You have a few options:
- Cold turkey.
You can simply quit using the DockATot and put your baby in the crib at bedtime. Yes, this does sound a bit abrupt, but in my experience, this seems to have the fastest results.
I recommend doing this at about five months of age when the startle reflex has settled a bit, and babies have a bit more control of those extremities.
Start by moving to the crib at bedtime (rather than naptime) first as this is when the drive to sleep is the highest. Focus on eliminating it just for nighttime sleep first. Once your baby is sleeping well through the night without the DockATot, then you can focus on discontinuing it for naps.
What if my baby is swaddled?
If your baby is swaddled, wean out of the swaddle first*. Once your baby is out of the swaddle for 4-6 nights, then you can move baby from the DockATot to the crib. (If you need help transitioning out of the swaddle, see THIS POST. Please note—Merlin’s Magic Sleep Suit is NOT safe for use in the DockATot, so if you wean out of the swaddle in the DockATot, you will not be want to use this product.)
What if my baby rolls onto his belly?
Inside the DockATot, infants can’t really roll to their belly. So while in the DockATot, this is a non-issue. However, when transitioning to the crib, your little one may be testing out this newfound skill. Don’t dread it. Sometimes, infants sleep really well once they figure out how to roll and sleep in this position. If your baby rolls to his stomach and is protesting, refer to THIS POST. (Please make sure your baby is NOT swaddled with arms in as this is unsafe for a baby who can roll to her stomach.)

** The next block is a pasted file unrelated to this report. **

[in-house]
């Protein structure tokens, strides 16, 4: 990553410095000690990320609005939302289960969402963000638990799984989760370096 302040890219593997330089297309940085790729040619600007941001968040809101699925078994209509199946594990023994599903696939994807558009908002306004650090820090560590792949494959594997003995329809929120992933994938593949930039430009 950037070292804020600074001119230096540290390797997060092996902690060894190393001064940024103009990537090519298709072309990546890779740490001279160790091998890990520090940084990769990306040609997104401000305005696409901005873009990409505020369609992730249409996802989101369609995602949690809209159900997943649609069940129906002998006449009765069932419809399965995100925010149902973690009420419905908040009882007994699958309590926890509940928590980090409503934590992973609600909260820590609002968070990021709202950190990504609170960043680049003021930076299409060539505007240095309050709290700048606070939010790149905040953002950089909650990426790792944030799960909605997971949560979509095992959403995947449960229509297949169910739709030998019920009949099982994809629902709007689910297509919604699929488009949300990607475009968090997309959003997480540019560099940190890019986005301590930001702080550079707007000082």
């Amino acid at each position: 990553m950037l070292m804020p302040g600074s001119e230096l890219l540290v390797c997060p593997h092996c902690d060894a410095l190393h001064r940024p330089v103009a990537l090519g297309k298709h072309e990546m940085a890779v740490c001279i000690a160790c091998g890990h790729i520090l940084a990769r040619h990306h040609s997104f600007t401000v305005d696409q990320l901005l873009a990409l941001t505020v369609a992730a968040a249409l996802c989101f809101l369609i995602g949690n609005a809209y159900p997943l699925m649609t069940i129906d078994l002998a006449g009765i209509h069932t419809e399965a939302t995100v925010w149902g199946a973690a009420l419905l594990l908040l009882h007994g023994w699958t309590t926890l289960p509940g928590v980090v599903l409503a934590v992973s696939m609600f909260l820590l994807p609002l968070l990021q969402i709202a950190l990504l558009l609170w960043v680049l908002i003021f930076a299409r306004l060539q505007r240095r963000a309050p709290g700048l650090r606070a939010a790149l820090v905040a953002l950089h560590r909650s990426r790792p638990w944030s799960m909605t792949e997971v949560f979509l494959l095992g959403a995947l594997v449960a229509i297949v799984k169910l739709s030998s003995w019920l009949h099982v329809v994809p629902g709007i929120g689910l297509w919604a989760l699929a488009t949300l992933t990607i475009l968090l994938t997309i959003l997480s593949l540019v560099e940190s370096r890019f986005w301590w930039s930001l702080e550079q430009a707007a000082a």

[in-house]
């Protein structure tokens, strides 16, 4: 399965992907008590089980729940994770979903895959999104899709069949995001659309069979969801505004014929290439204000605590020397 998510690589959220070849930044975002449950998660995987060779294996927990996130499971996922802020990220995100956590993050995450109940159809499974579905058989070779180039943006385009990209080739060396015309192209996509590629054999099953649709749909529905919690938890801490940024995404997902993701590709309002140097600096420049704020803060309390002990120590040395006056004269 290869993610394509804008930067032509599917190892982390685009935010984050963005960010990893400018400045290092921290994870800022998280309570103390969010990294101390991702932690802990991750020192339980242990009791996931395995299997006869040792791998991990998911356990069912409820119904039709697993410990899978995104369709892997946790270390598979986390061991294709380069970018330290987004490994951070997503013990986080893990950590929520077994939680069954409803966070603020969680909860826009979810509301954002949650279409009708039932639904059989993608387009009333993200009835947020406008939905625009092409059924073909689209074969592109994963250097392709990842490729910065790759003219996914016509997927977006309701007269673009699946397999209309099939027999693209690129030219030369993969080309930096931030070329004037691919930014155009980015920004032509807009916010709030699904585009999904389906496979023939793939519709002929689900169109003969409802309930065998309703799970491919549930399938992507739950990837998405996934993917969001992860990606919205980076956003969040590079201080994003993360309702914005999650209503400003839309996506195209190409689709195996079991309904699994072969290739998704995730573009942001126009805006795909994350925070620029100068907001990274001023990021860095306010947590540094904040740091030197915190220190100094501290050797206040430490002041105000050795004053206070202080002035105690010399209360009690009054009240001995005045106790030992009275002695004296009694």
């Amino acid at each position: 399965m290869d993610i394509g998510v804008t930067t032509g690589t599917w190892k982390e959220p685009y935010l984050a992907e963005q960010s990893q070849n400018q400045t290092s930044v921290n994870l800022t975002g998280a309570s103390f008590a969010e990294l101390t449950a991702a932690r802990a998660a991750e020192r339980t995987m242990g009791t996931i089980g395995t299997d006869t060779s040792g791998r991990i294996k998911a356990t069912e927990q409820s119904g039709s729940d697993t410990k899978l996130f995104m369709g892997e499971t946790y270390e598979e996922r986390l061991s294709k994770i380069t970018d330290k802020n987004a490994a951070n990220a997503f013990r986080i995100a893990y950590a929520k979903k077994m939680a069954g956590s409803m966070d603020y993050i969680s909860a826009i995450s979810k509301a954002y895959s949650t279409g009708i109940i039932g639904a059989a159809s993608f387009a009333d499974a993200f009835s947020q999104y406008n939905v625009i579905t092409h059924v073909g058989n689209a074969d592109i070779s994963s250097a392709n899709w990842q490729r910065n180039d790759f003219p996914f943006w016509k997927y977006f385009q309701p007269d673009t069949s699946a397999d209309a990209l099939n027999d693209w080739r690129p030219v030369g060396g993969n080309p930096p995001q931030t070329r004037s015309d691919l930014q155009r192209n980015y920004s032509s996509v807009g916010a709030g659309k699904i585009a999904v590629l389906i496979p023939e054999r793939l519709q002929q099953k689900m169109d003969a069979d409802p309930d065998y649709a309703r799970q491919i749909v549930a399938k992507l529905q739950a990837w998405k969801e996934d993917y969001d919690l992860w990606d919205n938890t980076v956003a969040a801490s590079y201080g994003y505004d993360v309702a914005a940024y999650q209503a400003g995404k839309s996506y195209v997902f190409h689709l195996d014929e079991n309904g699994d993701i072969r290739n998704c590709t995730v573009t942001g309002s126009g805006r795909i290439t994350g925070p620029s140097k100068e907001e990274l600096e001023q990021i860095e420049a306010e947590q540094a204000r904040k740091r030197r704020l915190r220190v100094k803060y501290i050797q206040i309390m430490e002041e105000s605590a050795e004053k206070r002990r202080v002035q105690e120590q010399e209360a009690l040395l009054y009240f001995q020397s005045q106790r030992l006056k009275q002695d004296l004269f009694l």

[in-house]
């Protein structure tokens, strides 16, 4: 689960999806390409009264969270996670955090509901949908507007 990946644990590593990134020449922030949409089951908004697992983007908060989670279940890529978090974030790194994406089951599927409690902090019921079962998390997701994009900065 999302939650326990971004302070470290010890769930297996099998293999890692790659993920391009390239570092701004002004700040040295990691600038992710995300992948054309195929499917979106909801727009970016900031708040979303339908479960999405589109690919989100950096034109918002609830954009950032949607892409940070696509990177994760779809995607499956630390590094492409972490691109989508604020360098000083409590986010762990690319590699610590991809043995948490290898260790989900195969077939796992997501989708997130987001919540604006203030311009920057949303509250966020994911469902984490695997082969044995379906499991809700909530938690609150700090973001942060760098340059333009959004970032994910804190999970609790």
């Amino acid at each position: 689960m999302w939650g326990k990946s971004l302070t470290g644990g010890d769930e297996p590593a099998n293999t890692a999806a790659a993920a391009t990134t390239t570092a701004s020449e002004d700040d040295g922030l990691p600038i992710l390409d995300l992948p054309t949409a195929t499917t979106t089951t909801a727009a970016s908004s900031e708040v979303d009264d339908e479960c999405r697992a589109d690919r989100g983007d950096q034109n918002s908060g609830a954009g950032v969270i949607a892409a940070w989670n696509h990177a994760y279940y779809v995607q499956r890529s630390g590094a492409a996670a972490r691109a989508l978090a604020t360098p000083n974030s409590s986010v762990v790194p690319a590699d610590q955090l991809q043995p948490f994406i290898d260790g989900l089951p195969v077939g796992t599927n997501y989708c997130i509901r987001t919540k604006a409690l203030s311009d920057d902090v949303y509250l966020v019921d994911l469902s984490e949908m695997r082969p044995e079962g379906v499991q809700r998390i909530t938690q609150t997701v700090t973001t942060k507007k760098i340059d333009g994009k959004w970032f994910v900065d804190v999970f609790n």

- Gradually Wean Out.
Some parents find that a gradual wean from the DockATot to the crib is the best answer. This may take a bit longer, but for some this method feels less abrupt. If this is your preferred method, work on coming out of the swaddle first. (See THIS POST if you need advice on how to transition out of the swaddle.)
Once your baby has transitioned out of the swaddle*, place him down in the crib after the bedtime routine. (Again, start with nighttime sleep, not naps. The sleep drive, the “force” that makes our bodies want to sleep, is highest at bedtime.)
Allow your baby to sleep for as long as he will without the DockATot. At the first waking, attempt to get him back to sleep. (If you’ve taken the newborn class, use the steps outlined on Page 6 of your booklet.) If your baby goes back to sleep—wonderful, this is a success. If not, put the baby back in the DockATot. Each night try to get a bit longer in the crib without the DockATot. Be patient as this could take a few weeks.
If coming out of the DockATot has totally derailed your great little sleeper, please know help is available. Click HERE to learn about an online sleep learning/sleep training class for babies 5-24 months.
*Please note: Babies are different. In this post, I recommend transitioning out of the swaddle before transitioning from the DockATot because the DockATot still provides some boundaries that can help to ease the swaddle transition. However, if you feel that coming out of the swaddle after the transition to the crib will be easier for your baby, that is also perfectly acceptable.
***This blog post was not featured, approved, read, or endorsed by DockATot. All opinions/advice herein are solely by Cara at Taking Cara Babies. Furthermore, this is not medical advice.
Cara Dumaplin is not a blogger. She is, however, a mom to four kids who keep her laughing daily. Although she swore she would never date a doctor, it is with joy that she admits marrying her husband, a pediatrician, was the beginning of a crazy-amazing life together. (Albeit, she has had to learn to forgive him for constantly feeding their kids Pop-Tarts for breakfast.) A registered nurse with 18 years experience, Cara’s eyes light up when she discusses her passion of educating, encouraging, and empowering new parents. Follow Taking Cara Babies on Facebook or Instagram for helpful baby sleep tips, successful infant sleep stories, and a glimpse into this chaotic, yet blessed life. For more blogs by Cara, you can click HERE.